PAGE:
When I received the congratulatory email saying that I would be attending the International Network of Universities Global Citizenship Seminar on Food and Water Insecurity (try say that three times, three times faster!) in Hiroshima I couldn’t keep the smile from my face. It was the opportunity to experience something new and exciting in a place far fro m home, and I couldn’t wait to board my flight and begin. Admittedly, I was a little nervous about travelling alone for the first time, but the fun I would have over the next two weeks completely outweighed any initial reservations I had about this trip.
My feet first hit the tarmac in Osaka, where I would spend the first few days before the program eating Okonomiyaki and acclimatising to the new culture (with some sightseeing in between of course!). Once I was used to the humidity and 35° plus temperature (a shock after months of rain and frost in Australia), and thoroughly addicted to Japanese food, I boarded a Shinkansen to Hiroshima for the start of the program.
The INU program began with a welcome reception at Hiroshima University, where we quickly bonded with students from across the globe. These friendships would strengthen over the ensuing week, as we worked together at the University, wandered around Hiroshima, and sang at the top of our lungs at Karaoke. I am especially thankful to the Japanese students we met who helped us navigate and translate throughout these experiences, and I am sure the friends we made on this trip will last a lifetime.
Over the next two days we would visit the Hiroshima Peace Memorial Museum and attend the 73rd Anniversary Atomic Bombing Memorial Ceremony. It was both harrowing and inspiring learning about the horrific bombing of Hiroshima on the 6th of August 1945, which directly and indirectly killed over 200,000 people and decimated an entire city.
We heard a firsthand account from Keiko Ogura, a survivor living just outside the hypocentre at the time, who at only 8 years of age witnessed the stream of charred victims fleeing the city into her village. She recalled their cries for water… and how she watched them die shortly after giving it to them. As a child she did not know that you should not give water to someone with serious burns. Hearing her story and viewing the ruined remains of Hiroshima in the museum, it was difficult to imagine that the thriving city around us had been a wasteland just over 70 years ago – this makes Japan’s dedication to peace, and the courage of survivor’s like Keiko Ogura, who retell their stories every year to ensure there are ‘no more Hiroshimas’, all the more inspiring.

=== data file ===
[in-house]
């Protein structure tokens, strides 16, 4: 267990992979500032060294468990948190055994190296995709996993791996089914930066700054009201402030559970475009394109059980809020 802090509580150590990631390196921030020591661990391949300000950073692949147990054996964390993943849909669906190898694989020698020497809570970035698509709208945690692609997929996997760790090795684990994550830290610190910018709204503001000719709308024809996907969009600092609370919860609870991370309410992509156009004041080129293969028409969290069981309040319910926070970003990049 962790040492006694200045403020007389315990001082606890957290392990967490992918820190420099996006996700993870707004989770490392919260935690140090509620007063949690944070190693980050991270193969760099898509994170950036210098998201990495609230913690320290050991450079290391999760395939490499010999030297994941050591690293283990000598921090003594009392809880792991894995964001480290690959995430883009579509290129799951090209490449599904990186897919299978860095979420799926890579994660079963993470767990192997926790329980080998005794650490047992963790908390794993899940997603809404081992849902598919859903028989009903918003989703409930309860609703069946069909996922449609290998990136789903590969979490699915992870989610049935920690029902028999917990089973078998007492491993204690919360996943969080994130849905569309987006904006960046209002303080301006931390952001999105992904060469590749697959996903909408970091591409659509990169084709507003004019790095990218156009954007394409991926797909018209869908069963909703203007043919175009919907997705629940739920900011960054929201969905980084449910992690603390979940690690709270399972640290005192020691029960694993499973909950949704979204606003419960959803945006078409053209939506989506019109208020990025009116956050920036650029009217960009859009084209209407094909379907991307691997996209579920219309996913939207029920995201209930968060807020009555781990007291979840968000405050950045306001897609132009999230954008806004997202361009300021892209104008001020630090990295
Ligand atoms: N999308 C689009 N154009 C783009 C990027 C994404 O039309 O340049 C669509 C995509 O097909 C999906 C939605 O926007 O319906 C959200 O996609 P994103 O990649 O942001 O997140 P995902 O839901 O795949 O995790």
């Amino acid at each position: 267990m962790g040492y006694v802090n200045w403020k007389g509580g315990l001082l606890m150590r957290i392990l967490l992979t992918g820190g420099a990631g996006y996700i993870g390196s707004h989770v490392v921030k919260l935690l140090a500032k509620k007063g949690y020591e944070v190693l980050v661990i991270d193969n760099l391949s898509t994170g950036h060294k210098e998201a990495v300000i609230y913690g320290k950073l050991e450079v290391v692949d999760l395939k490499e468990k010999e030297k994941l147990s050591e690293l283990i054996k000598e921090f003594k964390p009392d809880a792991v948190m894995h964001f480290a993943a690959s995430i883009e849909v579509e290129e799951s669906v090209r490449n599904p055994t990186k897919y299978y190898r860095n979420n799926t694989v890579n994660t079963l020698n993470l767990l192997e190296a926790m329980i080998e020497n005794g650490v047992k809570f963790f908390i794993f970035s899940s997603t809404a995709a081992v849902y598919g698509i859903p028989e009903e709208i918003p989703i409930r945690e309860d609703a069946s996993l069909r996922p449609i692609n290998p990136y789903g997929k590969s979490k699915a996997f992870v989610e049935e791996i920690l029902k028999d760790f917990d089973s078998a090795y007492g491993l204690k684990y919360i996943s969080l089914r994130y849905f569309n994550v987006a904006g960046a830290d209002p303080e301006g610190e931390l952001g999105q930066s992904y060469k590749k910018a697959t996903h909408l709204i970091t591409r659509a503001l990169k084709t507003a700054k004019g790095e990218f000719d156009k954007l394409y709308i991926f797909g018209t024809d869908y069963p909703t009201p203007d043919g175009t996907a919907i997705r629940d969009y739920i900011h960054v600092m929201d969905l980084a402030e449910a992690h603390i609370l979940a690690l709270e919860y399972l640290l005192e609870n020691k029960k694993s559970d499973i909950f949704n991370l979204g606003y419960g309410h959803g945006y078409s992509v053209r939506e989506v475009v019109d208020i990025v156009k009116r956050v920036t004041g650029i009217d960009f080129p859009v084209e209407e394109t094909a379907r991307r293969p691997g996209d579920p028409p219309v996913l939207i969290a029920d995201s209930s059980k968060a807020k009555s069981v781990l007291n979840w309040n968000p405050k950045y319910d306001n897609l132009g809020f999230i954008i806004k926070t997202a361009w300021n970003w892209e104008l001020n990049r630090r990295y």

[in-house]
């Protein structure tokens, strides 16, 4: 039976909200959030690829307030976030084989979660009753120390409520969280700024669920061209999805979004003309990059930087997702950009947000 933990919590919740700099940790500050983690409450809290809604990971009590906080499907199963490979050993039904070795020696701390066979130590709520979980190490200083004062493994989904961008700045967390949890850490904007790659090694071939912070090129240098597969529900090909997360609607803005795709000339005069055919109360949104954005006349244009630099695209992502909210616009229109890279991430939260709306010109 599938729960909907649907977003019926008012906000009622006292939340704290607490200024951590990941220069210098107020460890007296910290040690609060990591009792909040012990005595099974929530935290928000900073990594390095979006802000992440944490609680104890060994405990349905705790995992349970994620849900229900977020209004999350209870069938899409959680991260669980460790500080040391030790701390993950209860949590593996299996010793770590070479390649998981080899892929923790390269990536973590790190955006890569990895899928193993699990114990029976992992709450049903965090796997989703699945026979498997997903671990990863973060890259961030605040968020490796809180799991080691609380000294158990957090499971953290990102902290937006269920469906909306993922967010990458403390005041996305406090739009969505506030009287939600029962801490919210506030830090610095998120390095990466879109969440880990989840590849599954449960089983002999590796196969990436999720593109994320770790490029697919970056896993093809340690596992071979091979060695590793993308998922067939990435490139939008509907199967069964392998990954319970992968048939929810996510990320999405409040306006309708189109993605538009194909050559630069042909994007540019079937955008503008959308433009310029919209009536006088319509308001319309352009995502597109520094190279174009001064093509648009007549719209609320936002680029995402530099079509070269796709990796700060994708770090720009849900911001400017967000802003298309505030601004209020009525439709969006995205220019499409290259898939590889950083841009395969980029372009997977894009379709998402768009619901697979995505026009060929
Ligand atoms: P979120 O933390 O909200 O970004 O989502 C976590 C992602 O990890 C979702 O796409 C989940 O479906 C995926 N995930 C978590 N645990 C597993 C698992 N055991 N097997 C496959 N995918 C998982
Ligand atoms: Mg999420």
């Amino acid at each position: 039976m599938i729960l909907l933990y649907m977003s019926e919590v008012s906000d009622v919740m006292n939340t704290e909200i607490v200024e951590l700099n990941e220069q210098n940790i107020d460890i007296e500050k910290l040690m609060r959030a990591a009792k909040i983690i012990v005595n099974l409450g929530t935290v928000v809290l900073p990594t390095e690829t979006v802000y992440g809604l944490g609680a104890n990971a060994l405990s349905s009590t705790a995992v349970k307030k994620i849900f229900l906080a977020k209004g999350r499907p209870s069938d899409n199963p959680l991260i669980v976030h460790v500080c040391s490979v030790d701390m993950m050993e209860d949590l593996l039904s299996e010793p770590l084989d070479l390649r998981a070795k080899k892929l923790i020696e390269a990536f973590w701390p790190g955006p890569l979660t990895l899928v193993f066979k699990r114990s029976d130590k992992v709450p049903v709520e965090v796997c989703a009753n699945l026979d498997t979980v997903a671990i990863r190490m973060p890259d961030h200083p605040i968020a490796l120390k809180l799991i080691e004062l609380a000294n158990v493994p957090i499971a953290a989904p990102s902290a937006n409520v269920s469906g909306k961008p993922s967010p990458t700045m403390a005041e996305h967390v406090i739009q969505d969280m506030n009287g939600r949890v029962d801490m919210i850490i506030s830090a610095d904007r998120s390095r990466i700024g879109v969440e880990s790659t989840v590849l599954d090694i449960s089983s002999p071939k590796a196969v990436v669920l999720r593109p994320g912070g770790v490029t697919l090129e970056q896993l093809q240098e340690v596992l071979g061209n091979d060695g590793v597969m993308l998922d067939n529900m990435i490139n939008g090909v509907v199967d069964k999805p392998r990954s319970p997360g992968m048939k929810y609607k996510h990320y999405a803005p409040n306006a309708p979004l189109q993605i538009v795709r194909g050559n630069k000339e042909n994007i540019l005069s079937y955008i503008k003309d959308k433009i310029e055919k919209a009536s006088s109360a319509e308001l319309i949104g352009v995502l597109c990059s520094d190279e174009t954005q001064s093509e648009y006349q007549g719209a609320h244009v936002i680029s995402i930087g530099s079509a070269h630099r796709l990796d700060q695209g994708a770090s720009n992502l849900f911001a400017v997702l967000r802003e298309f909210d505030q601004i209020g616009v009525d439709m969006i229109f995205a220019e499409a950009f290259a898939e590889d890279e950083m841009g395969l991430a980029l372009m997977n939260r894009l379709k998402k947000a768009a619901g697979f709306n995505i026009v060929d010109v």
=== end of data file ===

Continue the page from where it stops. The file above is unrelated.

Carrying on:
After the weight of the museum and memorial, it was an emotional reprieve to visit Miyajima Island and visit some of the many historic castles in Hiroshima. The (not so) wild deer on the island who were keen to inspect your bag for treats, and the iconic Itsukushima Shrine were a definite highlight of the trip.
The academic side of the program was a thoughtful and interesting insight into the problem of Food and Water Insecurity. We were fortunate to hear from a range of academics on the theories about, and practical solutions to these problems. The different perspectives, ranging from human rights and international law, to scientific developments (lab-grown hamburger, anyone?) and engineering ingenuity, provided a breadth of understanding and sparked a keen interest in the topic.
The true grit of the program, however, was the United Nations role play. Representing the interests of my country group, Niger, alongside my team members was challenging, frustrating, and fun – the secret meetings with other countries, the alliances formed and broken, the carefully laid plans which went out the window minutes before voting… it all provided an invaluable insight into the practical realities of international diplomacy.
The final days of the program were a whirlwind of emotion as we all said goodbye and parted ways. I am incredibly grateful to have participated in this program. The people I met, the things I learned, and the incredible beauty and hospitality of Japan and her people is something I will never forget, and I really hope I have the opportunity to return again soon.
Lydia Hart, Bachelor of International Relations/Bachelor of Law and Legal Practice student participated in the INU Hiroshima Summer Program at Hiroshima University, Japan in August 2018